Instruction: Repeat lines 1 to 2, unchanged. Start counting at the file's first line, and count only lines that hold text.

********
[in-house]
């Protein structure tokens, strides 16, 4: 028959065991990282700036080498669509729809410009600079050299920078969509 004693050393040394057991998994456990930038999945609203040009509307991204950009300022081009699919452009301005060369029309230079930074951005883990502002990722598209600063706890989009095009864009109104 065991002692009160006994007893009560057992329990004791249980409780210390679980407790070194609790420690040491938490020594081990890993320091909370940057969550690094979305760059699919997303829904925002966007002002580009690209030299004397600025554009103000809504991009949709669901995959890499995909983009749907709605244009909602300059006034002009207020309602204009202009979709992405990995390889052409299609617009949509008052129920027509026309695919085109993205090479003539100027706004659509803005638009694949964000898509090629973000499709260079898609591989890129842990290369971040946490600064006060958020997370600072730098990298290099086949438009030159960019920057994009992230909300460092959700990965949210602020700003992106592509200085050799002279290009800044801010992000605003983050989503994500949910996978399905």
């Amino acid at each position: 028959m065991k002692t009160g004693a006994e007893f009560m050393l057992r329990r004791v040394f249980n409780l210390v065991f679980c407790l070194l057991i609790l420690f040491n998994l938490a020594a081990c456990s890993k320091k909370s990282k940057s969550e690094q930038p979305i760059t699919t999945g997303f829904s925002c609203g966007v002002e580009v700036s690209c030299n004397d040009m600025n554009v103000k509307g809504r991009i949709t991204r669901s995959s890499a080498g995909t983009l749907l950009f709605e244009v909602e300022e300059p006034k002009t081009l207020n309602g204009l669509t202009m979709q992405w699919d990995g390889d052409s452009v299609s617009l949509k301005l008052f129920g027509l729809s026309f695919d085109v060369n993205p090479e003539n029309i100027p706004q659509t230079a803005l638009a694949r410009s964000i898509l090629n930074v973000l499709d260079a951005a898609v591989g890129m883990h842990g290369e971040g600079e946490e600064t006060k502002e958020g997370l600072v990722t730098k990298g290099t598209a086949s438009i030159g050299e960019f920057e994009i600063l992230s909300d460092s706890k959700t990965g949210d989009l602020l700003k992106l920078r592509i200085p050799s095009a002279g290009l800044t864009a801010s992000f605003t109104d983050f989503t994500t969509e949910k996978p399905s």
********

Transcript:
[in-house]
């Protein structure tokens, strides 16, 4: 028959065991990282700036080498669509729809410009600079050299920078969509 004693050393040394057991998994456990930038999945609203040009509307991204950009300022081009699919452009301005060369029309230079930074951005883990502002990722598209600063706890989009095009864009109104 065991002692009160006994007893009560057992329990004791249980409780210390679980407790070194609790420690040491938490020594081990890993320091909370940057969550690094979305760059699919997303829904925002966007002002580009690209030299004397600025554009103000809504991009949709669901995959890499995909983009749907709605244009909602300059006034002009207020309602204009202009979709992405990995390889052409299609617009949509008052129920027509026309695919085109993205090479003539100027706004659509803005638009694949964000898509090629973000499709260079898609591989890129842990290369971040946490600064006060958020997370600072730098990298290099086949438009030159960019920057994009992230909300460092959700990965949210602020700003992106592509200085050799002279290009800044801010992000605003983050989503994500949910996978399905």